There's an interesting paper titled The Latent Structure of Dictionariesfloating around the Internet. Written by a Canadian-led team, it forces clearer thinking about words.
Dictionaries rest on a well-known paradox. They use words to define words. So I might look up the word justice and read "the quality of being just; fairness." Ok. So I look up fairness and find "free from favoritism, self-interest, or preference in judgment." Oh, boy. I could look up all those words too, but a black hole emerges before me. The task stretches out to infinity.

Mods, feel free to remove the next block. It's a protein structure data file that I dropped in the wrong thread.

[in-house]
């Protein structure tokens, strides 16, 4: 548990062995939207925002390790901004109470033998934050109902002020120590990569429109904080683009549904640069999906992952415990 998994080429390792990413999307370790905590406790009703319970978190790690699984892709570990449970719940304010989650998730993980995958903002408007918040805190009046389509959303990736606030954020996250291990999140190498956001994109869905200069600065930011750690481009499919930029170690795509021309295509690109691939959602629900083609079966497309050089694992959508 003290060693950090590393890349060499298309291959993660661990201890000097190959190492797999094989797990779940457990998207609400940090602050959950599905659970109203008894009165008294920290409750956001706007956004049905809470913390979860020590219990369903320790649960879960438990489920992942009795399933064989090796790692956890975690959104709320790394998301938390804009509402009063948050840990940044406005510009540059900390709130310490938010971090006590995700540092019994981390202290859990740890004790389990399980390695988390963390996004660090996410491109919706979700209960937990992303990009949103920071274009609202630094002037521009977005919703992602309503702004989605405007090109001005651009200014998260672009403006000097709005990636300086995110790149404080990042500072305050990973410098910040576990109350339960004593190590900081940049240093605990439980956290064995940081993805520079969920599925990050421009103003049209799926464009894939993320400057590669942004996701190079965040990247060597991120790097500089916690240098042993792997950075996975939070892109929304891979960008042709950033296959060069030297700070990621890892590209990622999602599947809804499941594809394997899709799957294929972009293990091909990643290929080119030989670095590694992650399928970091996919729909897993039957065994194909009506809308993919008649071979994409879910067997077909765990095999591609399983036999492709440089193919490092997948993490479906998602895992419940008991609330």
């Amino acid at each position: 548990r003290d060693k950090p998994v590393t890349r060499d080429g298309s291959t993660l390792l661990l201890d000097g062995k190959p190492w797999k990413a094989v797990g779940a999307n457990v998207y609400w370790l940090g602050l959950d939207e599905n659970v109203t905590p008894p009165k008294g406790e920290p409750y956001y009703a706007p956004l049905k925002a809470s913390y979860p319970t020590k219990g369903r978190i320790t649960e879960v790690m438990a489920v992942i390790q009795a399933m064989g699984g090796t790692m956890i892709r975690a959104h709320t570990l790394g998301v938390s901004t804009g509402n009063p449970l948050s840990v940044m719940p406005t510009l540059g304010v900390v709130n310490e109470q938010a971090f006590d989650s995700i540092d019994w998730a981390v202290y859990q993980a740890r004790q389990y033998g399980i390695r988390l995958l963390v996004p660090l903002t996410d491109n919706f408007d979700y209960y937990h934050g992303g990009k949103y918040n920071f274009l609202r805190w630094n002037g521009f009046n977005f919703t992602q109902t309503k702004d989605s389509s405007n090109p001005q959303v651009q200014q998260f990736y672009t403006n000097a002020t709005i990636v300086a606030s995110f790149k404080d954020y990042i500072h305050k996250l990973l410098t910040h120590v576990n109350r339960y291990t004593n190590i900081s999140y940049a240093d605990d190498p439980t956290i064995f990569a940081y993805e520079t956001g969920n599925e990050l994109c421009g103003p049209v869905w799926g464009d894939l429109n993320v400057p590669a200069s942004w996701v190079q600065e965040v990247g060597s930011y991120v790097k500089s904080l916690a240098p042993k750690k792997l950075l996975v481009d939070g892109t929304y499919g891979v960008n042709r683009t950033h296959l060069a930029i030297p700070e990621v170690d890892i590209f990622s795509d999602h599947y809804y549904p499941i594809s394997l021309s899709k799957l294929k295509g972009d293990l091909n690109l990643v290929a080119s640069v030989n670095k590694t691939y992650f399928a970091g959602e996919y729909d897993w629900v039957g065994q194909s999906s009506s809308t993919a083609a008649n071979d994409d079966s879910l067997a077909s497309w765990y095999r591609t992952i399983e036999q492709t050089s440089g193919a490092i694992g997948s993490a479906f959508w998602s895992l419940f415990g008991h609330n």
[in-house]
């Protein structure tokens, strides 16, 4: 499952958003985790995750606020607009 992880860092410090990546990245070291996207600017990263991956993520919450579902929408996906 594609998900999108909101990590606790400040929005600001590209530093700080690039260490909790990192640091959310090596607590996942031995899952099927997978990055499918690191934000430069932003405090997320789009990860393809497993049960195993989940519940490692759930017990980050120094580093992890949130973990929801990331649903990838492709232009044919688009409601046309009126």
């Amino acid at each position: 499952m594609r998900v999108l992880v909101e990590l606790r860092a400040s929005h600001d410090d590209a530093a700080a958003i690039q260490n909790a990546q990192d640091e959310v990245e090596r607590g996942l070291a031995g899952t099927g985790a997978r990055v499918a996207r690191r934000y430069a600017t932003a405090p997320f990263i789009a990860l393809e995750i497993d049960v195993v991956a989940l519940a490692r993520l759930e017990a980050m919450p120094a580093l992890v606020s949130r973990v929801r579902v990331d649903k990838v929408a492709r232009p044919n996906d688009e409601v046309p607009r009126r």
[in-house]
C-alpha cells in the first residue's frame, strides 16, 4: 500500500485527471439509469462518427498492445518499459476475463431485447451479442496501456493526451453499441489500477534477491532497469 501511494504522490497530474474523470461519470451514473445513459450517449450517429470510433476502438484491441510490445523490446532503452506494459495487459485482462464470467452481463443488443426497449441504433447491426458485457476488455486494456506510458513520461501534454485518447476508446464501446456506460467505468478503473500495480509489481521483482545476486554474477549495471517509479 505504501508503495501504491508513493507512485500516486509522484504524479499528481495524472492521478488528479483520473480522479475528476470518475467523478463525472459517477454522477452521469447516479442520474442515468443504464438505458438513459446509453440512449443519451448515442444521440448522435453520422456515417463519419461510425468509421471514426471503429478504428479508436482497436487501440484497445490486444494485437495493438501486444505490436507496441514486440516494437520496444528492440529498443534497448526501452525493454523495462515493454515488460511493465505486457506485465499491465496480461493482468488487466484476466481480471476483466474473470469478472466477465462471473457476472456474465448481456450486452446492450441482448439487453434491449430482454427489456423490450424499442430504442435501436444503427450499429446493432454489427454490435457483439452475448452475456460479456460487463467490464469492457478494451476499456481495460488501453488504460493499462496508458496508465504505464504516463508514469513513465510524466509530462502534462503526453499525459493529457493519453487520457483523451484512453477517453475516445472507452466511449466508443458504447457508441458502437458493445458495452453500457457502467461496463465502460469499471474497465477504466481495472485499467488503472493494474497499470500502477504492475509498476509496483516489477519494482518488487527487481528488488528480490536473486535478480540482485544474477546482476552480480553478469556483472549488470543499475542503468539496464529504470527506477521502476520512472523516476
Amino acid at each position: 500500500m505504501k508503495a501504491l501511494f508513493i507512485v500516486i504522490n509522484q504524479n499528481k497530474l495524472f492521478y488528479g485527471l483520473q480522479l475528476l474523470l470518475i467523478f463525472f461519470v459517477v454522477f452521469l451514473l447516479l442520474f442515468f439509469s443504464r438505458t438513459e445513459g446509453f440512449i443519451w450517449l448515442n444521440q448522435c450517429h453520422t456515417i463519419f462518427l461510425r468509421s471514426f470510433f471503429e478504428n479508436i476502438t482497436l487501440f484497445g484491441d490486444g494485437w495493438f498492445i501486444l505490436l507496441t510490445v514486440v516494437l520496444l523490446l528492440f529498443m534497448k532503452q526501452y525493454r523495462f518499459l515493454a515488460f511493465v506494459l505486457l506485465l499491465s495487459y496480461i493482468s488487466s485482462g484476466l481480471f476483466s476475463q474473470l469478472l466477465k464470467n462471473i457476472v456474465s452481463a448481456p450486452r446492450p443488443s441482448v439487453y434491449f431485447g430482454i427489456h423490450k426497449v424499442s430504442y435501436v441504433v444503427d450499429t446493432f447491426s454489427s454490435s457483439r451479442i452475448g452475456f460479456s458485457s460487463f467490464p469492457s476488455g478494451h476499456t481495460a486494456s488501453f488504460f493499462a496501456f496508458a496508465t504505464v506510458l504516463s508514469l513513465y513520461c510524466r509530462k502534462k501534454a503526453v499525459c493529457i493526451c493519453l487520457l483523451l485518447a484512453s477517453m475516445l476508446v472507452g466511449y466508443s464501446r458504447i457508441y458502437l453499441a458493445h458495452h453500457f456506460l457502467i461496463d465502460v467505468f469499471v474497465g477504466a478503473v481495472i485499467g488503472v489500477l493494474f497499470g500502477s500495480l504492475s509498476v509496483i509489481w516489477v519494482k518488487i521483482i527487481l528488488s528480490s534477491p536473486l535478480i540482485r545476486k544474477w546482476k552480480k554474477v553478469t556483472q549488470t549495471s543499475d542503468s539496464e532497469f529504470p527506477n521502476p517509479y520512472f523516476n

Thanks to the computer, however, the endless task can be accomplished. There are, after all, a finite number of words in the dictionary. Let's say there are D words defined in a dictionary. Not all of these words are used in defining other words. For example, the dictionary defines the word cockroach but does not (I'm guessing, here) use the word in any of D's vast text of definitions. We can symbolize these unused words by the letter C and remove all of them from D. That process leaves us with a shorter list, call it D1. (D1 = D – C)